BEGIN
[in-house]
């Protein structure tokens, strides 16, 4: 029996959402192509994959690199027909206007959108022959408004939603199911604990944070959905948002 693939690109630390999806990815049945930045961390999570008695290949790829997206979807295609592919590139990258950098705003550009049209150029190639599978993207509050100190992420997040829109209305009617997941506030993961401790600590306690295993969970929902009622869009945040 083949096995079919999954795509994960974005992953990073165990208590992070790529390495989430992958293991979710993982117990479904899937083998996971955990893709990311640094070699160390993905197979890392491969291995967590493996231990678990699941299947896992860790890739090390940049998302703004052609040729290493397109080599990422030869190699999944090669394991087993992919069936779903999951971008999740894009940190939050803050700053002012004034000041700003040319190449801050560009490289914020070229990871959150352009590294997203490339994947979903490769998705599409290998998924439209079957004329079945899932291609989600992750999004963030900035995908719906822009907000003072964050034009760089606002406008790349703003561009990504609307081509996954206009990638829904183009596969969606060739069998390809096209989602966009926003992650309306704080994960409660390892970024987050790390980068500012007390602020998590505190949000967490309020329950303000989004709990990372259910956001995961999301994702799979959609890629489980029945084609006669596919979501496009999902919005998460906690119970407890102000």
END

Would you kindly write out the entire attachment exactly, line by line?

[in-house]
């Protein structure tokens, strides 16, 4: 029996959402192509994959690199027909206007959108022959408004939603199911604990944070959905948002 693939690109630390999806990815049945930045961390999570008695290949790829997206979807295609592919590139990258950098705003550009049209150029190639599978993207509050100190992420997040829109209305009617997941506030993961401790600590306690295993969970929902009622869009945040 083949096995079919999954795509994960974005992953990073165990208590992070790529390495989430992958293991979710993982117990479904899937083998996971955990893709990311640094070699160390993905197979890392491969291995967590493996231990678990699941299947896992860790890739090390940049998302703004052609040729290493397109080599990422030869190699999944090669394991087993992919069936779903999951971008999740894009940190939050803050700053002012004034000041700003040319190449801050560009490289914020070229990871959150352009590294997203490339994947979903490769998705599409290998998924439209079957004329079945899932291609989600992750999004963030900035995908719906822009907000003072964050034009760089606002406008790349703003561009990504609307081509996954206009990638829904183009596969969606060739069998390809096209989602966009926003992650309306704080994960409660390892970024987050790390980068500012007390602020998590505190949000967490309020329950303000989004709990990372259910956001995961999301994702799979959609890629489980029945084609006669596919979501496009999902919005998460906690119970407890102000």